- Establishing the Seller’s Ownership: Ensuring the seller legally owns the property.
- Identifying Title Encumbrances: Detecting any encumbrances that must be resolved before the closing.
A Glimpse into the Type of Information Unveiled During a Title Search:
- Mortgages: These must be settled using sale funds before transferring title to the new owner.
- Other Loan Products: Second mortgages, home equity loans, etc., are also treated as liens that need to be paid off.
- Judgments or Liens: Unsettled debts can result in liens against the property.
- Community Association Assessments: Association dues, violations, and liens are checked.
- Restrictions: Certain properties may carry limitations on ownership or usage.
- Easements: Agreements allowing specific individuals access for specific purposes.
- Leases: Rental agreements that may carry obligations for the new owner.
Mapping Boundaries with Land Surveys
Beyond establishing ownership, the title search entails determining property boundaries. Land surveys are crucial in defining these borders and identifying potential encroachments. In instances where surveys aren’t conducted, title insurance policies might have exceptions for boundary issues. Encroachments, such as structures encroaching on adjacent properties, are addressed by the title company when issuing the policy.
Crafting a Title Opinion
The culmination of a title search yields a title report or abstract of title, offering an ownership history of the property. Based on this data, a title opinion is formulated. This opinion reflects the title company’s belief in the seller’s right to sell the property and their willingness to provide title insurance. If issues emerge during the inspection and research phase, they must be resolved before the final policy issuance.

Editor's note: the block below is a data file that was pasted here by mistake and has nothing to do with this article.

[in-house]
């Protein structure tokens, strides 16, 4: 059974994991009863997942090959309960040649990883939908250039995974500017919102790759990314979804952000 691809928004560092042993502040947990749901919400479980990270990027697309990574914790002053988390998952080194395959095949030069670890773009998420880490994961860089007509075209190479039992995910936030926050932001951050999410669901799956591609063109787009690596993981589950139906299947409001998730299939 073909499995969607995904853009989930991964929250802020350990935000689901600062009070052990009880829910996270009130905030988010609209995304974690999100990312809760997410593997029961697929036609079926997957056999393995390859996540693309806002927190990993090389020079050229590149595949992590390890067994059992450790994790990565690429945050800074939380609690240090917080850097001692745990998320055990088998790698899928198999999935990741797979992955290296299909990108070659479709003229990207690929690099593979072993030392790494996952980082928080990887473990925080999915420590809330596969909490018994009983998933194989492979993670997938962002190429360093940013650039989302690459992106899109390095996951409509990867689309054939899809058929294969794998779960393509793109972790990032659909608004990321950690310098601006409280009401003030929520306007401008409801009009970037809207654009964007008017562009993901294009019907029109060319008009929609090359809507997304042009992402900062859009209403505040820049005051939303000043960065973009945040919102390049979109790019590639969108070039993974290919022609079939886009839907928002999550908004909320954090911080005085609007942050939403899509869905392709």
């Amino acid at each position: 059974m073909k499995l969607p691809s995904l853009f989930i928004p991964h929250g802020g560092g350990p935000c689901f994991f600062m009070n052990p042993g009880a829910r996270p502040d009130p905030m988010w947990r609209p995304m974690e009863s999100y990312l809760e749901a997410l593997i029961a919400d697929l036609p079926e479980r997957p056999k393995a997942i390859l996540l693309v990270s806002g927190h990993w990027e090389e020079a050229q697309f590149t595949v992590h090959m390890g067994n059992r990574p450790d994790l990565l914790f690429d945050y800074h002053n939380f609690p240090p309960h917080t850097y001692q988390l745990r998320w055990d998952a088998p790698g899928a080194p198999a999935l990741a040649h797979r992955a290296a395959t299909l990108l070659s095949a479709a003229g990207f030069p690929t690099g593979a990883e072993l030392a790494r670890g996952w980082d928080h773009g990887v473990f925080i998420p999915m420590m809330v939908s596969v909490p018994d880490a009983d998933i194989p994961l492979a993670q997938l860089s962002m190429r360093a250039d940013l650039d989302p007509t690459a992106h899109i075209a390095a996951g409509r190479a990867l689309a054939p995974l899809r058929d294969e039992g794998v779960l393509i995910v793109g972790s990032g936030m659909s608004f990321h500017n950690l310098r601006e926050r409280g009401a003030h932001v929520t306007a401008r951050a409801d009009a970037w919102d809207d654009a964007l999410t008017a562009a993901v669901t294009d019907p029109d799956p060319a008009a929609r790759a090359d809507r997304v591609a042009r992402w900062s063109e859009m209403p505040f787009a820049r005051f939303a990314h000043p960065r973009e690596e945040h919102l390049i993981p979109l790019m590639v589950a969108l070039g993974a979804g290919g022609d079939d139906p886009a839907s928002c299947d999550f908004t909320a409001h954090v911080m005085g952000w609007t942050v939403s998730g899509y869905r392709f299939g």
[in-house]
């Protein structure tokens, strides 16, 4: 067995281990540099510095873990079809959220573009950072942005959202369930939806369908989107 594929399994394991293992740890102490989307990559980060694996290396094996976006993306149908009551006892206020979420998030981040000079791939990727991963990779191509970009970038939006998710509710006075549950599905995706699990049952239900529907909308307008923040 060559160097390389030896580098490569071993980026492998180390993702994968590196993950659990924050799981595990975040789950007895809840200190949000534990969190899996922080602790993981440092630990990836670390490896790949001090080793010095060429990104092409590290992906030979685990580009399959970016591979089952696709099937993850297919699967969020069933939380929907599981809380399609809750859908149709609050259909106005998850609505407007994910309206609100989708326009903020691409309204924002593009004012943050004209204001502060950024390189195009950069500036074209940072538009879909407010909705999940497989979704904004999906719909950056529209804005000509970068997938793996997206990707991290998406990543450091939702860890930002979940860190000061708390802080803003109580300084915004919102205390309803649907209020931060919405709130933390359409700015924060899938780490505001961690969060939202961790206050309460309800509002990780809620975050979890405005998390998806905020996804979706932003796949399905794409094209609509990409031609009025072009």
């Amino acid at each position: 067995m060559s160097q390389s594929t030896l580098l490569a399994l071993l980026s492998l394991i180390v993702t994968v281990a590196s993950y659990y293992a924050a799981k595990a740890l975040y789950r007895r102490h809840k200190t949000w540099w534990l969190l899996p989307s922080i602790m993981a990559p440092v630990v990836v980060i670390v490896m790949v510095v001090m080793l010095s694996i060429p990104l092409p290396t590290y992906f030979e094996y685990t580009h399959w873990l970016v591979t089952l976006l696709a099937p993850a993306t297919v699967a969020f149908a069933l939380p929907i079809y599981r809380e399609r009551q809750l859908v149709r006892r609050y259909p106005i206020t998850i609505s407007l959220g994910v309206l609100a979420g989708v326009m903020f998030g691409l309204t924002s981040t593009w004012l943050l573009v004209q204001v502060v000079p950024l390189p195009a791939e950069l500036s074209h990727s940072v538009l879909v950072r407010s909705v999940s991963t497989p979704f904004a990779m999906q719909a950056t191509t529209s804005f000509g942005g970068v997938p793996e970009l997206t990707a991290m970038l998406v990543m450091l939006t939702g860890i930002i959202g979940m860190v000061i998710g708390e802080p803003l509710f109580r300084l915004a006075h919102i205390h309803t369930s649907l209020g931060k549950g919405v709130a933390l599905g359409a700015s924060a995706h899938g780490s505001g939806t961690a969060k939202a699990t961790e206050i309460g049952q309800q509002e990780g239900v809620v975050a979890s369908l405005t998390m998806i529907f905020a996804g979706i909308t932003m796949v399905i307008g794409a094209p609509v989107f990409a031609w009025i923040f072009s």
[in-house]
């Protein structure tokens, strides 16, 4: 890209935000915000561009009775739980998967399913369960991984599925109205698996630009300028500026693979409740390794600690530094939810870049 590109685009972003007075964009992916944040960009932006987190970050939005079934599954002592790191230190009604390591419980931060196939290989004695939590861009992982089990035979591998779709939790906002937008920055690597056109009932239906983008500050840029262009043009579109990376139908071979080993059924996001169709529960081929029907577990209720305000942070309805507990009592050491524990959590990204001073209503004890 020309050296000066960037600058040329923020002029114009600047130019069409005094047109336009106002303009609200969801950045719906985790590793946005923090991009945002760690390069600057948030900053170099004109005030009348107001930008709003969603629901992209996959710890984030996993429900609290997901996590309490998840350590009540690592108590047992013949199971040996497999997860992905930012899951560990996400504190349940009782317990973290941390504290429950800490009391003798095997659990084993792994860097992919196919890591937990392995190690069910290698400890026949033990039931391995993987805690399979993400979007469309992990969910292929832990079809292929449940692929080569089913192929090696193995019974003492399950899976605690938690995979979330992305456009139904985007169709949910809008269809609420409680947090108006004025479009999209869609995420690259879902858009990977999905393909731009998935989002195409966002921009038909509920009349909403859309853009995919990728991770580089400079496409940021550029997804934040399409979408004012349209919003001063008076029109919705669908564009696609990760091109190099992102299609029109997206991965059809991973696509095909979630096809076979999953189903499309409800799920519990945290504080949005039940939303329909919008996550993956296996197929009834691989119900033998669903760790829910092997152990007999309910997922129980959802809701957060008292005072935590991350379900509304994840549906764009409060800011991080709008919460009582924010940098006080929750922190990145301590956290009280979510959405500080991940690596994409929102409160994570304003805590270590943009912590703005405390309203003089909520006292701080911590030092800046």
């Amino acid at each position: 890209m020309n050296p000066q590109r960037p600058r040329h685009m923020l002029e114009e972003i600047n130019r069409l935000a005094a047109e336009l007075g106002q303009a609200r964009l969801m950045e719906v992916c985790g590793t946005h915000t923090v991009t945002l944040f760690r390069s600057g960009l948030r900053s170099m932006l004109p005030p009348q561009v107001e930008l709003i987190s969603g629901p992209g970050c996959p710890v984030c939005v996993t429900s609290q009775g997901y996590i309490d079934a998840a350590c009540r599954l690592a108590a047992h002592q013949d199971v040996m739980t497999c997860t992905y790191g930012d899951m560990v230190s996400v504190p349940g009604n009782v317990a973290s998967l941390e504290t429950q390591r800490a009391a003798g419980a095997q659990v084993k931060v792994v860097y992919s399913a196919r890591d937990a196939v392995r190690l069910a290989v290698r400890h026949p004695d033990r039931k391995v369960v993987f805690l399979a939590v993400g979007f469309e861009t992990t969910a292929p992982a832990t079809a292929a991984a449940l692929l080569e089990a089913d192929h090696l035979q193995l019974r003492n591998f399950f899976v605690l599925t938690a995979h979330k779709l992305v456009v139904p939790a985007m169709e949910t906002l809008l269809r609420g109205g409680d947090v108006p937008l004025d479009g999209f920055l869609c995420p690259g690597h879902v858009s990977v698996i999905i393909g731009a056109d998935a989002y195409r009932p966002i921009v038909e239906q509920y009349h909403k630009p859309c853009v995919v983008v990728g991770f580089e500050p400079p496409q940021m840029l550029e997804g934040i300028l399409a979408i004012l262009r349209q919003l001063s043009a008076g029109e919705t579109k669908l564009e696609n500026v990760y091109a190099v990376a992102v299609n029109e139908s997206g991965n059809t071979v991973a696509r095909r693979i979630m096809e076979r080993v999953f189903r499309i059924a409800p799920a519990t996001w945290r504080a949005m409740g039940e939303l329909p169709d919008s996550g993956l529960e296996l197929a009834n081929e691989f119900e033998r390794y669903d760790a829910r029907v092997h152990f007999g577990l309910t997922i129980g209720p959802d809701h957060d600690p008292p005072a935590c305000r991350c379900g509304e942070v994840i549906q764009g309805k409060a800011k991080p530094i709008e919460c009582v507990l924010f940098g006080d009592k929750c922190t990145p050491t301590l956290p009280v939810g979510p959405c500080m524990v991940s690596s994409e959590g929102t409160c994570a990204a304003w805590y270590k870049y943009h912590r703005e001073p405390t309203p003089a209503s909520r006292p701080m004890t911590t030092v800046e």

The Coordination of Closings
The role of a title company extends to coordinating the closing itself. Buyers and sellers may converge at the title company’s office, or a loan signing agent might be dispatched to facilitate the signing and notarization of closing documents. Some jurisdictions mandate the presence of an attorney during the closing process. During this session, the title agent or agent attorney remains neutral, ensuring a smooth settlement and confirming the deed and title transfer.
Post-Closing: The Disbursement
Following the closing, the title company undertakes the responsibility of disbursing funds to the seller, lender, and other vested parties. These funds, held in escrow accounts, are managed by an escrow agent. There are two escrow accounts often created: one for paying the seller and one for paying the lender.
The lender’s escrow supports the finalization of mortgage payments, taxes, and homeowner’s insurance into one monthly payment. The lender or servicer usually calculates the payment to add a safety net in the event that the borrower falls behind on payment or taxes increase to a higher-than-anticipated level.
Finally, the title company delivers post-closing packages to all parties and ensures instruments listed in the title commitment are recorded in the public record.
While the role of a title agent can be confusing for homeowners, they are essential in safeguarding your home purchase. Therefore, homeowners should have a general understanding of their role and be in close communication with them to ask questions, understand the process, and be aware of all the moving pieces in the real estate transaction.